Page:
DNA Methylation, Melting DNA, and Twins: Advancing Forensic Investigations

DNA Methylation, Melting DNA, and Twins: Advancing Forensic Investigations

DNA profiling, also known as genetic fingerprinting has been crucial to the forensic investigation of crime scenes since the 1980s. Although important to the success of many cases, this technique comes with some limitations, particularly when investigators are trying to match DNA evidence to a twin. Using this method, it is difficult to conclusively determine which twin may be innocent and which may be guilty because of their identical DNA sequence. Scientists at the University of Huddersfield, however, conducted research assessing a useful technique that can differentiate between identical DNA of twins, focusing on DNA methylation and the melting temperature of DNA. Their results were recently published in Analytical Biochemistry.

With the traditional DNA profiling method, the chance that your DNA will match the DNA of someone unrelated to you is around one in a billion. The probability is reduced to 1 in 10,000 for two full siblings, but identical twins have a matching DNA sequence. This may complicate forensic investigation when trying to use DNA to determine which twin actually committed a crime. Dr. Graham Williams and his Forensic Genetics Research Group at the University of Huddersfield, however, have proposed a technique that could solve this issue and help advance crime scene investigation techniques.

As discussed in the blog article by Fides Lay, Ph.D., DNA Methylation Solves Crimes, a DNA methylation-based assay could be used in forensic applications for age prediction, authentication of DNA samples, body fluid identification, and perhaps even differentiating between monozygotic twins. This team of researchers from the University of Huddersfield applied this idea and proposed using a technique to distinguish between the DNA of identical twins based on DNA methylation status and the melting of hydrogen bonds.

Previous techniques such as “mutation analysis” focus on genome-wide sequencing of DNA from both twins, identifying the mutations that may have occurred to the DNA of one twin and not the other. According to Dr. Williams, a mutation, if identified in one twin, could match a specific mutation from a DNA sample taken from the scene of the crime. This is accomplished via bisulfite treatment followed by pyrosequencing. However, this bisulfite sequencing method is very costly for forensic investigators and takes a lot of time to complete. Dr. Williams explains it is unlikely that police forces on a typically tight budget would opt for such an expensive procedure.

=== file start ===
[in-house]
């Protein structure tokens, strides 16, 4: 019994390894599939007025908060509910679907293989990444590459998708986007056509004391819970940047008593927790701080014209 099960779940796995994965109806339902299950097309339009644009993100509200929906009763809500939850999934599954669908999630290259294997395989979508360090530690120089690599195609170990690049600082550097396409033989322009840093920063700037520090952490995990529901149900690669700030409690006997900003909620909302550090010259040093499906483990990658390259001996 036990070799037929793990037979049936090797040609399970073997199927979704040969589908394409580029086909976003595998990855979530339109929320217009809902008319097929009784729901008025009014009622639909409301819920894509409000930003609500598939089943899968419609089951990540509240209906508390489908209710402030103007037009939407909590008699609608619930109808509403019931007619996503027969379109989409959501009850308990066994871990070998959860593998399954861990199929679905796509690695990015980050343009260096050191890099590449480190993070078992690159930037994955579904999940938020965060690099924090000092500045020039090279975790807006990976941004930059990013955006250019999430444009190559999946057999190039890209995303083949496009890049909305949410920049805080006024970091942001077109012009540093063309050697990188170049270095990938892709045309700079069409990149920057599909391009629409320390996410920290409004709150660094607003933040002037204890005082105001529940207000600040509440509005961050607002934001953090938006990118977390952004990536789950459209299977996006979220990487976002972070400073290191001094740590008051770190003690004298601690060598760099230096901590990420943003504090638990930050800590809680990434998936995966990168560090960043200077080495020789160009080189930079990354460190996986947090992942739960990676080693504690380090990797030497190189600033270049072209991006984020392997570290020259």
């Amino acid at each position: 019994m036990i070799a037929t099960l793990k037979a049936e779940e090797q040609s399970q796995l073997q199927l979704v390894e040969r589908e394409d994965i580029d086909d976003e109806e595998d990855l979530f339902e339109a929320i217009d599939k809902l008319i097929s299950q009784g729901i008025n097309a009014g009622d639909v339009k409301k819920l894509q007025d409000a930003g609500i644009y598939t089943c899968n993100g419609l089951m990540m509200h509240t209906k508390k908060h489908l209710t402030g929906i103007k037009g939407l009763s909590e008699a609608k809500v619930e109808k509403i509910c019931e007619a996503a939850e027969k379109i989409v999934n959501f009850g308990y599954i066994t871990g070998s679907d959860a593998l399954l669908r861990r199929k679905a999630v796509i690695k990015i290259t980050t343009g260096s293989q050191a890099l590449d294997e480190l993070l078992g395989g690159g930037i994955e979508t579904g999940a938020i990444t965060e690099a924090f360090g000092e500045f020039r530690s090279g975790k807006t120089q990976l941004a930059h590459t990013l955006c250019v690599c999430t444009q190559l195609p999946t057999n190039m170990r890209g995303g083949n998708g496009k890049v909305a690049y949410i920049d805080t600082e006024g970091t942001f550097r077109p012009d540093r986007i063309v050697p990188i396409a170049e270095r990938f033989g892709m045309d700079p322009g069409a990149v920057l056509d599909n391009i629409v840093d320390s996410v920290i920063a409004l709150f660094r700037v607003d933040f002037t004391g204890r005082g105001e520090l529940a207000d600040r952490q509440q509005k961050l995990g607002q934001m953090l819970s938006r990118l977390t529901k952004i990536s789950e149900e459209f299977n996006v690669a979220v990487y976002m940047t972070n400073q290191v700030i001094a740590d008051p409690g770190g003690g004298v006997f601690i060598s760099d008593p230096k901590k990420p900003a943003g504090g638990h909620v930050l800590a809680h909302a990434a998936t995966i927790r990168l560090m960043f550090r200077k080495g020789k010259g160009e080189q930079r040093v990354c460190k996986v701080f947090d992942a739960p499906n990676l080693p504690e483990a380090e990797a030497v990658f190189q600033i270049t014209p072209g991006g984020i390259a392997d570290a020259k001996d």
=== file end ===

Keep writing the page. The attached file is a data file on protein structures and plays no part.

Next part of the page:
This new research focuses on DNA methylation and the degree of difference between twins, which increases over time as they experience different environments. Various exposures to drugs or different work environments, for example, could change the methylation states of their DNA. As we know, DNA methylation is central to the field of epigenetics and can control whether a gene is turned on or off. Honing in on this epigenetic mark, these researchers utilized an inexpensive method to distinguish between the DNA of two identical twins, specifically, DNA methylation-specific high-resolution melt curve analysis.

Dr. Williams explains the procedure: “What HRMA does is to subject the DNA to increasingly high temperatures until the hydrogen bonds break, known as the melting temperature.  The more hydrogen bonds that are present in the DNA, the higher the temperature required to melt them.”

“Consequently, if one DNA sequence is more methylated than the other, then the melting temperatures of the two samples will differ – a difference that can be measured, and which will establish the difference between two identical twins.”

In their study, the research team subjected buccal swabs, or cheek cells, from five sets of monozygotic twins to bisulfite treatment, polymerase chain reaction amplification and high-resolution melting curve analysis that targeted two markers – Alu-E2F3 and Alu-SP. Their results indicated a significant difference between all monozygotic twins for the Alu-E2F3 marker and in four of five monozygotic twins targeting Alu-SP.

Although their research was successful, DNA methylation-specific HRMA comes with some limitations that should be acknowledged. Young twins raised in similar environments would not see much difference in their DNA methylation profiles. In addition, the technique also relies on high sample quantity that may be hard to come by at a crime scene.

Nevertheless, Dr. Williams indicates they have made “substantial progress towards a relatively cheap and quick test for differentiating between identical twins in forensic case work.” In light of this research, investigators could use DNA methylation and the melting temperature of DNA to piece together the clues and be more confident in connecting the guilty twin to the crime.


Source:  Stewart, L., Evans, N., Bexon, K.J., van der Meer, D.J., Williams, G.A. (2015). Differentiating between monozygotic twins through DNA methylation-specific high-resolution melt curve analysis. Analytical Biochemistry, 476: 36.

References: The University of Huddersfield. Crime scene discovery – separating the DNA of identical twins. 20 Apr 2015.

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About Bailey Kirkpatrick 164 Articles
Bailey Kirkpatrick is a science writer with a background in epigenetics and psychology with a passion for conveying scientific concepts to the wider community. She enjoys speculating about the implications of epigenetics and how it might impact our perception of wellbeing and the development of novel preventative strategies. When she’s not combing through research articles, she also enjoys discovering new foods, taking nighttime strolls, and discussing current events over a barrel-aged sour beer or cold-brewed coffee.


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